iv. As a precaution, manufacturers advise that DEET products should not be used under clothing or on damaged skin, and that preparations be washed off after they are no longer needed or between applications
v. Lower percentage preparations provide a shorter duration of protection generally
1. DEET ranges in strength from 10% (for about 2 hours of protection) up to 98% (up to 10 hours). (see product label)
2. Controlled-release “micro-encapsulated” formulas of 30%-34% DEET can potentially protect for 11-12 hours (see product label)
vi. When used as directed, products containing between 10% and 30% DEET have been found by the American Academy of Pediatrics to be safe to use on children, as well as adults, but recommends that DEET not be used on infants less than two months old

B. Picaridin:

i. Started as DEET alternative in Europe beginning in 1998
ii. Has been approved for use in the U.S. since 2005
iii. This agent (20 percent concentration) and DEET (35 percent concentration) have comparable efficacy
iv. Typically holds protection against malaria vectors up to eight hours after application (see product label)
v. Does note work to repel ticks as well as some competitiors
vi. Has not been shown to damage fabrics, surfaces or materials
vii. The American Academy of Pediatrics has made no recommendation on the use of picaridin for children

C. IR3535:
i. Developed by Merck in Germany in early 1980s as a DEET alternative
ii. Registered for use by the EPA in the U.S. in 1999
iii. Has activity against mosquitoes and ticks
iv. Can hold protection ranging from 2 to up to 8 hrs (see product label)
v. The EPA has approved for use citing over 20 years of European data without any substantial adverse events whether it is ingested, inhaled, or used on skin
vi. The American Academy of Pediatrics has made no recommendation on the use of IR3535 for children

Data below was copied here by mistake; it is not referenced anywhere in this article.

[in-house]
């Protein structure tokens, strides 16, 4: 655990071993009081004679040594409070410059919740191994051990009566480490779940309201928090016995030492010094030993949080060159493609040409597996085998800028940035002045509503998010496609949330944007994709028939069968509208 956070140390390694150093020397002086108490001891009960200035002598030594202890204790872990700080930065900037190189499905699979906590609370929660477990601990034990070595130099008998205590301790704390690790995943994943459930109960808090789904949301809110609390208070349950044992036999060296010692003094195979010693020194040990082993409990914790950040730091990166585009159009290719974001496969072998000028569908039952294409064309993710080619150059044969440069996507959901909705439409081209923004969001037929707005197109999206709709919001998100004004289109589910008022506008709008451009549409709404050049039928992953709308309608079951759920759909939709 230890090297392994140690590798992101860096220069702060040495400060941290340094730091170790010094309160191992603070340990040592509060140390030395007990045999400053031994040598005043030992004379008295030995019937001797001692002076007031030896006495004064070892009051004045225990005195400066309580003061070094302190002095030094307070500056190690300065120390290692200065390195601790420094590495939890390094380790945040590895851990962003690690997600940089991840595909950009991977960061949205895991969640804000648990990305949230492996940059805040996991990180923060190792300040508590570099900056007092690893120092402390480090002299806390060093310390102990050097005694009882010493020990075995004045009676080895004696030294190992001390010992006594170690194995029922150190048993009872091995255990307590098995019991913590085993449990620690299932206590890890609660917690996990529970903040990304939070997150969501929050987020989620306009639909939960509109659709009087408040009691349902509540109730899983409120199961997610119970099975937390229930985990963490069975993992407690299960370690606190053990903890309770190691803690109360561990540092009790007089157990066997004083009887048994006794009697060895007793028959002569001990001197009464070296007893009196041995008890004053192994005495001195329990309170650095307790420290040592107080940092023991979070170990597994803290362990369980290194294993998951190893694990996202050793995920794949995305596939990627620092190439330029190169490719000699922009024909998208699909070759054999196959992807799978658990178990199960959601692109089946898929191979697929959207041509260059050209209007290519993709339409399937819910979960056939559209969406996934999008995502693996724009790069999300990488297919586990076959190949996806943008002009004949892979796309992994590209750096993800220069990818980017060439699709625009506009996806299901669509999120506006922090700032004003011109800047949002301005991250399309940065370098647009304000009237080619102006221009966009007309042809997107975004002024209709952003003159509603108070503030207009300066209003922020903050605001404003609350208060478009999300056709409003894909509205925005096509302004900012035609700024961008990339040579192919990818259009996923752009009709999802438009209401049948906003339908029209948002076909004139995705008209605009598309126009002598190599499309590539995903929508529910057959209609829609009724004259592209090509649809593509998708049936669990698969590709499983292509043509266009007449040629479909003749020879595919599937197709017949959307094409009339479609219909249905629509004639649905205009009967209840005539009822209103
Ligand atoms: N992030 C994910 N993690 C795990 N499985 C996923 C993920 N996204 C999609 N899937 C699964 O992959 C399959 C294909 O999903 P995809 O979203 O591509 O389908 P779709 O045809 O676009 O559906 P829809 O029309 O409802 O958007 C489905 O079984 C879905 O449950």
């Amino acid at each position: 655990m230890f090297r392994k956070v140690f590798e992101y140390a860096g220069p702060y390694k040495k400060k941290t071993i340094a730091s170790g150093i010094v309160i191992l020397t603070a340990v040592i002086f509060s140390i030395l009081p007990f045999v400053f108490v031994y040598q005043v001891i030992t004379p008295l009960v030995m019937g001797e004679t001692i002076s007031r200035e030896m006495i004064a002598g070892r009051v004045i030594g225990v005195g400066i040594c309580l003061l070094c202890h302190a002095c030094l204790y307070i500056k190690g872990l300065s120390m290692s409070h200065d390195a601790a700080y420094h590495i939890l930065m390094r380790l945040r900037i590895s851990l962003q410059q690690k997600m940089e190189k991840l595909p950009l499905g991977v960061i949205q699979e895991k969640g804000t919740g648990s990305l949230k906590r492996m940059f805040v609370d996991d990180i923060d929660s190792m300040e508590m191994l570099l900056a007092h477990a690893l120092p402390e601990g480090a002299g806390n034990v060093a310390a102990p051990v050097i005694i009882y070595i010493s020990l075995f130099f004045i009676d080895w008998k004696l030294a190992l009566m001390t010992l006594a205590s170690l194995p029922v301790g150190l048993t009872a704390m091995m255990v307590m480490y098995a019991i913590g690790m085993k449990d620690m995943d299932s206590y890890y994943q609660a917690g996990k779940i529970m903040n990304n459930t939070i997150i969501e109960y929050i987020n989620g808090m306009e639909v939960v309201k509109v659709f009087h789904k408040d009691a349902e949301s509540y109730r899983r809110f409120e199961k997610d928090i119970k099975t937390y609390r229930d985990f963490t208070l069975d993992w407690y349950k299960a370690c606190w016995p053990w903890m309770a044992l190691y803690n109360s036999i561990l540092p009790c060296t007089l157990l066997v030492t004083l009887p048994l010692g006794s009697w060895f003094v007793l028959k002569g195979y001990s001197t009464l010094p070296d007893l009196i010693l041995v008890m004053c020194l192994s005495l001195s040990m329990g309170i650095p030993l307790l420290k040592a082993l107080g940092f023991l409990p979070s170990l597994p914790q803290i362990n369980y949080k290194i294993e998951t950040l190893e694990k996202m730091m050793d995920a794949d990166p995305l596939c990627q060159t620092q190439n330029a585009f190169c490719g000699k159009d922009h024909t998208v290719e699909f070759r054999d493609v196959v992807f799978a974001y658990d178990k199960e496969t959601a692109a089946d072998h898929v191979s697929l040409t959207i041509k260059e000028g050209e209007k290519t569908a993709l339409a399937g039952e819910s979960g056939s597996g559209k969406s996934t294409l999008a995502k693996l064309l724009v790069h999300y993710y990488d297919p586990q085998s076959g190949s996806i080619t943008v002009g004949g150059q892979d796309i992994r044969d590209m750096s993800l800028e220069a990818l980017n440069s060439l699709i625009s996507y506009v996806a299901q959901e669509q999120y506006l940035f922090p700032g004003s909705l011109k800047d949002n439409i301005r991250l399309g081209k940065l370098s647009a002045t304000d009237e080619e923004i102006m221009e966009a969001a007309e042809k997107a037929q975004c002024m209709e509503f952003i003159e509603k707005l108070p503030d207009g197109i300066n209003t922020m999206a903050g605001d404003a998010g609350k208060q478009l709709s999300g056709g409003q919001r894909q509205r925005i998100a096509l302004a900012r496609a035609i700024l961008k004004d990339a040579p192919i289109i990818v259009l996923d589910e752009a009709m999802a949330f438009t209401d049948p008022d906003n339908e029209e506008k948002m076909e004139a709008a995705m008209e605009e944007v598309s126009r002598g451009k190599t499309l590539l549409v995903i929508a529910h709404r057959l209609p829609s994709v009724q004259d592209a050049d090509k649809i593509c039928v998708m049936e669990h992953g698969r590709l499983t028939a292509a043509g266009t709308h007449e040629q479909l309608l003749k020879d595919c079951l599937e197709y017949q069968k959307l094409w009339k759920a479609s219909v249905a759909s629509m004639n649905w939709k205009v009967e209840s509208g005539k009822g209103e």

D. Oil of Lemon Eucalyptus
i. chemically synthesized version of oil of lemon eucalyptus has been registered by EPA in 2000 for use as an insect repellant (see label to ensure product is EPA approved)
ii. Has activity against mosquitoes and ticks
iii. “Pure” oil of lemon eucalyptus is not registered with EPA as an insect repellent
iv. it’s potentially effective up to 6 hours (at a concentration of 30%)
v. Can cause skin irritation – not recommended for children under the age of 3 yo
vi. The American Academy of Pediatrics has made no recommendation on the use of Oil of Lemon Eucalyptus for children

E. 2-undecanone (methyl-nonyl-ketone, IBI-246)
i. Oily organic liquid manufactured synthetically
ii. Can also be found in and extracted from oil of rue – found naturally in bananas, cloves, ginger, guava, strawberries, wild-grown tomatoes, and the perennial Houttuynia cordata
iii. It protects against mosquitoes for about four hours and against ticks for two hours.
iv. It also repels dogs and cats – can be an issue if interacting with them is planned during the trip
v. The American Academy of Pediatrics has made no recommendation on the use in children

I hope some of the information above has helped ease some of the worry on preparing for your trips. Like always – Travel smart and travel safe everyone!